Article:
Israel to send wheat to African nation suffering from food insecurity as part of normalization of relations.
By Paul Shindman, World Israel News
Prime Minister Benjamin Netanyahu said Sunday that Israel will send $5 million worth of wheat to Sudan as one of the first acts after the two countries agreed to establish diplomatic relations.
“We are looking forward to a warm peace and are sending $5 million worth of wheat immediately to our new friends in Sudan,” Netanyahu tweeted. “Israel will be working closely with the USA to assist Sudan’s transition.”
In the works for months, the announcement of the normalization of ties with the predominantly Muslim African nation was made Friday. President Donald Trump announced he was removing Sudan from the list of state sponsors of terrorism after the government in Khartoum agreed to pay $335 million in compensation to victims of terror attacks that Sudan had been party to.
“Soon an Israeli delegation will meet in Sudan with a Sudanese counterpart in order to discuss cooperation in many fields including migration,” Netanyahu said at the start of the weekly cabinet meeting on Sunday.
Sudan’s joint civilian-military government is struggling to control its economy and the delisting as a sponsor of terror is expected to help Khartoum increase trade. Two years ago skyrocketing bread prices led to widespread protests that helped depose former dictator Omar al-Bashir.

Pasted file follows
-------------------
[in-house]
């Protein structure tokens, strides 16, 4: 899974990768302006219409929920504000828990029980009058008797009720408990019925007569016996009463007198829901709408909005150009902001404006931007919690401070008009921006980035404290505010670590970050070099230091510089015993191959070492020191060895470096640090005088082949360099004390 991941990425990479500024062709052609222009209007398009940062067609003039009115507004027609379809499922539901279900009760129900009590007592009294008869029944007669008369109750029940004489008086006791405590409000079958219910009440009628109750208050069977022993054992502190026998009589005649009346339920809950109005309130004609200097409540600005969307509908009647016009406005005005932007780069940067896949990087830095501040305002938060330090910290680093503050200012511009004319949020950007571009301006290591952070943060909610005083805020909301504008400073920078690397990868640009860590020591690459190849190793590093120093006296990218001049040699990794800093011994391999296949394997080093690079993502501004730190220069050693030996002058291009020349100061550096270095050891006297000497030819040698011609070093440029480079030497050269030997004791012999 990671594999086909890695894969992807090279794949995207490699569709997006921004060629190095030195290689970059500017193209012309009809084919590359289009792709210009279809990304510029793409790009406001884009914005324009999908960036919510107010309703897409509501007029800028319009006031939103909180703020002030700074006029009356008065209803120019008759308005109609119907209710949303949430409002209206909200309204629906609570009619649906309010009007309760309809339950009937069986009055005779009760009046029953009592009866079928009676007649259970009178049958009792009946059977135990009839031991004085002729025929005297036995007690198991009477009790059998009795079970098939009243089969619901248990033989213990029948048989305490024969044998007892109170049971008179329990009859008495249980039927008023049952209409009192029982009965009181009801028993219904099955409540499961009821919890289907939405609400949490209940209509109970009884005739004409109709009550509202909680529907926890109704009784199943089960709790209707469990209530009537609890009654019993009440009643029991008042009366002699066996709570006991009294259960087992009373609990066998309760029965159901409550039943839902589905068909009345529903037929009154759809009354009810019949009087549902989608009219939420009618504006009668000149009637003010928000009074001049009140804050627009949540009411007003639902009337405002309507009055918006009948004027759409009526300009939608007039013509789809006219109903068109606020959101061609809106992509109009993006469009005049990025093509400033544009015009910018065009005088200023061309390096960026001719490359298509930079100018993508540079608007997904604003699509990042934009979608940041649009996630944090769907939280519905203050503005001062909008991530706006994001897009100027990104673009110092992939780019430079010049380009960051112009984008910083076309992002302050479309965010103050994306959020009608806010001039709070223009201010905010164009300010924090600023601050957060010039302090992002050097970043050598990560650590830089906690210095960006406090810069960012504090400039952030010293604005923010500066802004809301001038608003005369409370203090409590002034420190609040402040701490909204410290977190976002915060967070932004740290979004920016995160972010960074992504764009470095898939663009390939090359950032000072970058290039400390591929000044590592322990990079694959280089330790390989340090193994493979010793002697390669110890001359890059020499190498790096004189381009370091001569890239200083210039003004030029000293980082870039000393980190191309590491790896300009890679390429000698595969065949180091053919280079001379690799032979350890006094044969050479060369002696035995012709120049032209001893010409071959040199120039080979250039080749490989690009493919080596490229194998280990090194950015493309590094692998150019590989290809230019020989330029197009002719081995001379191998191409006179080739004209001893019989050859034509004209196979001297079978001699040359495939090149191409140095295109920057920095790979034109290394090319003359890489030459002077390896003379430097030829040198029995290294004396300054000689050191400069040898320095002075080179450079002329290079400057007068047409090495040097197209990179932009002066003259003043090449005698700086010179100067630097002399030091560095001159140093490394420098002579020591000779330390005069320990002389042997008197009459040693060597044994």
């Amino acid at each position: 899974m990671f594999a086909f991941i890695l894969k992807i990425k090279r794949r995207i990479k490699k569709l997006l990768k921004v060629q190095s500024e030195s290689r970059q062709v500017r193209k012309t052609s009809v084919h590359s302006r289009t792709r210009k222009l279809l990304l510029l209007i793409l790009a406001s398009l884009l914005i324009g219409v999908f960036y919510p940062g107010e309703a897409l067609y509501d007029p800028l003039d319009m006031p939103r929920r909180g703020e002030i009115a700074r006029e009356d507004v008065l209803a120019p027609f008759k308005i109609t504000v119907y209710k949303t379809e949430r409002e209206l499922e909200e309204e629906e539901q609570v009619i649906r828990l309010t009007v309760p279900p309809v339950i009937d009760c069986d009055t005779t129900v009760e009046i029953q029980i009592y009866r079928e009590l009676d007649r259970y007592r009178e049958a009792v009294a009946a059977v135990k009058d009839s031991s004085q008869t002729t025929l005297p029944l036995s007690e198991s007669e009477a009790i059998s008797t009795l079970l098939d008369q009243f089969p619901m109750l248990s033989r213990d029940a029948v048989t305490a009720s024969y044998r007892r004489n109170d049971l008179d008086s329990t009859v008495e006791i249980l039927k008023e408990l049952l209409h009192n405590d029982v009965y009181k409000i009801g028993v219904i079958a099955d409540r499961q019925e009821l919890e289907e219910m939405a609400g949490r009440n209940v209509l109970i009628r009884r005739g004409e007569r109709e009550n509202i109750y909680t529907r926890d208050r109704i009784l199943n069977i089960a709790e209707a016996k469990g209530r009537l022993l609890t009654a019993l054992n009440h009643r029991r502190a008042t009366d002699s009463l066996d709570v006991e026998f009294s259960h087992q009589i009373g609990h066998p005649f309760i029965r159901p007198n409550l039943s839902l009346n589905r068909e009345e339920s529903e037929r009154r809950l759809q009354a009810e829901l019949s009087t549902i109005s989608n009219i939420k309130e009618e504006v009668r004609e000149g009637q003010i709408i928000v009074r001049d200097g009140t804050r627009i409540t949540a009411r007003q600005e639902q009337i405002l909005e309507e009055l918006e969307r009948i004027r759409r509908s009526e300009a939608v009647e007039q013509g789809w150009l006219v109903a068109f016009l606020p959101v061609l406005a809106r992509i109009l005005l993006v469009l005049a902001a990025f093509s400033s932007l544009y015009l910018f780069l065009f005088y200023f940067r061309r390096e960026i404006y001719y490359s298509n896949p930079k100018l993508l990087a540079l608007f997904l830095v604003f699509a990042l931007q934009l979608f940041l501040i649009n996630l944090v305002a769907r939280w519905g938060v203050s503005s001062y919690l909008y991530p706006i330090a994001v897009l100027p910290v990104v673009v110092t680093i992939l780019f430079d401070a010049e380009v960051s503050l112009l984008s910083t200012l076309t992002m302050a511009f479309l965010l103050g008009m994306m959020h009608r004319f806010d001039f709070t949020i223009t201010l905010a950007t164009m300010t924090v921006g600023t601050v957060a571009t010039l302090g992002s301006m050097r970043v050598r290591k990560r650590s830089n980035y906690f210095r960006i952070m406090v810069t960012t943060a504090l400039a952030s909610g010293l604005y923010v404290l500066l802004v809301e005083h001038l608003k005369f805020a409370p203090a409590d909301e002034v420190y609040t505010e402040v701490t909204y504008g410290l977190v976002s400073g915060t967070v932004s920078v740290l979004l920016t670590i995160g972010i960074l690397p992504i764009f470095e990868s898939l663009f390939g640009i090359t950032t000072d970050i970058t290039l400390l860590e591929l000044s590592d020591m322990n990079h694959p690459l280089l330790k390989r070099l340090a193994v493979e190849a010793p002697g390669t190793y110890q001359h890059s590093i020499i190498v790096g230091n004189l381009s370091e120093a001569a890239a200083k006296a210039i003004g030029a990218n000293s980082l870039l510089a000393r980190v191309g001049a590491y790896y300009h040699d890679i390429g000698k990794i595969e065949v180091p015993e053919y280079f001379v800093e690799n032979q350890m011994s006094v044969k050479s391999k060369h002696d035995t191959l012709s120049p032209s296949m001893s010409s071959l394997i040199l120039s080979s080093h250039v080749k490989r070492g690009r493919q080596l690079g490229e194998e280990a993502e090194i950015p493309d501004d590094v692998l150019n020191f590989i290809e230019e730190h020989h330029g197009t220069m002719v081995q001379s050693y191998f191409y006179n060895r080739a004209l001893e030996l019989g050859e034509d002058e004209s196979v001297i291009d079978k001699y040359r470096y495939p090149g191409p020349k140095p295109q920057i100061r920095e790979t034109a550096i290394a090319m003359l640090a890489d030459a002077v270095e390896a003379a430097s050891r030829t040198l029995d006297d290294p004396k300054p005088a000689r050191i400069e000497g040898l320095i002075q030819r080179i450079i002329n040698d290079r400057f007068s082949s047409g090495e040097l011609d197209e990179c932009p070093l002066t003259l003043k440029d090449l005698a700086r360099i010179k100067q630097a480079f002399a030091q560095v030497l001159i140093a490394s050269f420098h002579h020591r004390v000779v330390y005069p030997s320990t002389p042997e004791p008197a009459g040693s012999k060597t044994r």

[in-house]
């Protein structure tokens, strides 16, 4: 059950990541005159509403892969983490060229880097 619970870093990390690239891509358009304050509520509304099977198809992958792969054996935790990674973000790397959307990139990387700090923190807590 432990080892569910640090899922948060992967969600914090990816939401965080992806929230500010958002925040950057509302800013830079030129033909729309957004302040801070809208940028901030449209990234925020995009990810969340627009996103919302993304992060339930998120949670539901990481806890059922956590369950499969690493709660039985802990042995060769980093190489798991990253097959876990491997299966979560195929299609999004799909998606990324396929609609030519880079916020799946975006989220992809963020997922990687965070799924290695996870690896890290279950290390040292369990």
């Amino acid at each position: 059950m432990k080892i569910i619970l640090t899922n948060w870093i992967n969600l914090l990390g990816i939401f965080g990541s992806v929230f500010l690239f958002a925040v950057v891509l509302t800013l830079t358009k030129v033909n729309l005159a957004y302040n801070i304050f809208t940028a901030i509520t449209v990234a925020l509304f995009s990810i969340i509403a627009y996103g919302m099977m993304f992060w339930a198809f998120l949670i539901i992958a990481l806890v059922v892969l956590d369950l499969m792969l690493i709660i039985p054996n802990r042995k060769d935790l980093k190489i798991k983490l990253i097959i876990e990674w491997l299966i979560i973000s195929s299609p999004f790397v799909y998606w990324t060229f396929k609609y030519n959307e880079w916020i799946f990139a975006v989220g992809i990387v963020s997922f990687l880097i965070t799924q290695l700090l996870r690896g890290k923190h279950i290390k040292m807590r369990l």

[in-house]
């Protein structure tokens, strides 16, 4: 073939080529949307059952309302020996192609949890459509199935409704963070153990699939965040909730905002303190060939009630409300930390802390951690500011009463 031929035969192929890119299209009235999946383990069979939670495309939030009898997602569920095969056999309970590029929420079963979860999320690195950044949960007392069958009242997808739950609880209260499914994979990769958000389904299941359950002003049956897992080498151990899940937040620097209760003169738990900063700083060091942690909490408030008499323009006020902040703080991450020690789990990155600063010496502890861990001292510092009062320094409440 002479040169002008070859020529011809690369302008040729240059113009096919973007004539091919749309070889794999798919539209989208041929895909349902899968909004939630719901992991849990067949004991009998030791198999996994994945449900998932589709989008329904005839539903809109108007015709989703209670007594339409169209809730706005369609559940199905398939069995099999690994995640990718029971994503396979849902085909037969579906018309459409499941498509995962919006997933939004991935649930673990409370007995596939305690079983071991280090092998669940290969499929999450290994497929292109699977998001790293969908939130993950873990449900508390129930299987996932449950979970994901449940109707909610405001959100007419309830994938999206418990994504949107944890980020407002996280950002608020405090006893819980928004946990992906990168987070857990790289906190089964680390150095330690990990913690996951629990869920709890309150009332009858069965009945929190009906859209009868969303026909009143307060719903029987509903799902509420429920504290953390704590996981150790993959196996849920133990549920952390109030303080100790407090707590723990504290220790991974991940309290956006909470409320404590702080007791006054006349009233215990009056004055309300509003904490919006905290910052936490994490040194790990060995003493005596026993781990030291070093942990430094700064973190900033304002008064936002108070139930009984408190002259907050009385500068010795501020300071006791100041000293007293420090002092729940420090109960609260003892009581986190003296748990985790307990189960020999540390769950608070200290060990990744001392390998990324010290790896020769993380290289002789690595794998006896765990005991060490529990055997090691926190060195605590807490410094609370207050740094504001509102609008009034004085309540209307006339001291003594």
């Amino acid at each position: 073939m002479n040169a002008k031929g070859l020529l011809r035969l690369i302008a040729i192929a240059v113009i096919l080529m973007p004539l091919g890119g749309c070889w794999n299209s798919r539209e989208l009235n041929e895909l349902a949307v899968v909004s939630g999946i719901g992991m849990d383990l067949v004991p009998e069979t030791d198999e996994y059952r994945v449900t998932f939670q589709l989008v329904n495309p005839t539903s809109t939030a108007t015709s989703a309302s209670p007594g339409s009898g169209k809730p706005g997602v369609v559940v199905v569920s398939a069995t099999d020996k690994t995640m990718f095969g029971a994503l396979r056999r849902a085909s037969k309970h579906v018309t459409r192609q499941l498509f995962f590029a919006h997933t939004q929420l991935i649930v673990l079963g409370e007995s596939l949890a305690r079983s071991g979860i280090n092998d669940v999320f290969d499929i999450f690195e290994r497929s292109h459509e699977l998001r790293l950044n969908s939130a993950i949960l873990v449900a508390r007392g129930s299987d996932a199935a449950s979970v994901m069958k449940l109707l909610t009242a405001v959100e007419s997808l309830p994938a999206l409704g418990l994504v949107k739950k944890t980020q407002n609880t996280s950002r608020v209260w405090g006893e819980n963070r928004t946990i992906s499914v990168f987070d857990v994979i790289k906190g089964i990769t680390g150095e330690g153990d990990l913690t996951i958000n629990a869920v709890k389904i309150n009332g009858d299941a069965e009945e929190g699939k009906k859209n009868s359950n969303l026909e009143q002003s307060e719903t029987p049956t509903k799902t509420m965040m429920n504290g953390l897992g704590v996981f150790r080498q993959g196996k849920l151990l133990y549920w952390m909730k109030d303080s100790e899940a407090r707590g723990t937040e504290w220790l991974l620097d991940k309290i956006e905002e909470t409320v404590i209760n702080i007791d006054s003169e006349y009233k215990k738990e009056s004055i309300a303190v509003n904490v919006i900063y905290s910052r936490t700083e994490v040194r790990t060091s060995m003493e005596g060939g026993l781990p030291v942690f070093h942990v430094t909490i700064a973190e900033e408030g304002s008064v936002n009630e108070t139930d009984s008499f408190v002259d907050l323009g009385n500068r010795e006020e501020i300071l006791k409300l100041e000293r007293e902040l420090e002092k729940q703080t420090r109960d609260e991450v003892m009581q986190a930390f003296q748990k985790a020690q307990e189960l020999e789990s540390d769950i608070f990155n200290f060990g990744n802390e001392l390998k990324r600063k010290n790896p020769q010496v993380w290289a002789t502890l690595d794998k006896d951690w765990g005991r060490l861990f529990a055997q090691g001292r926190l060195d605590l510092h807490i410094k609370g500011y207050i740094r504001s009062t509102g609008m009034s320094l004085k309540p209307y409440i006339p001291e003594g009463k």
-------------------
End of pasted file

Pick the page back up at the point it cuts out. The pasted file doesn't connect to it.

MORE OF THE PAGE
According to a UN report, the “huge majority of the domestically consumed wheat is imported” to Sudan.
With the current world price hovering around $200/ton, Israel will send about 25,000 tons of wheat to Sudan, which amounts to about one shipload.
According to the UN World Food Program, 9.3 million people in Sudan require humanitarian support in 2020, including 6.2 million people who are food insecure.
The U.S. Department of Agriculture expects Israel to produce only 75,000 tons of wheat this year, a mere fraction of the country’s expected consumption of 1.75 million tons for 2020. Israel imports its wheat for consumer consumption from Russia, the United States, Hungary, Germany, Canada, and Romania.
The origin of the wheat for Sudan was not revealed, but given that the U.S. brokered the peace deal it is likely the Sudanese will receive American wheat paid for by Israel.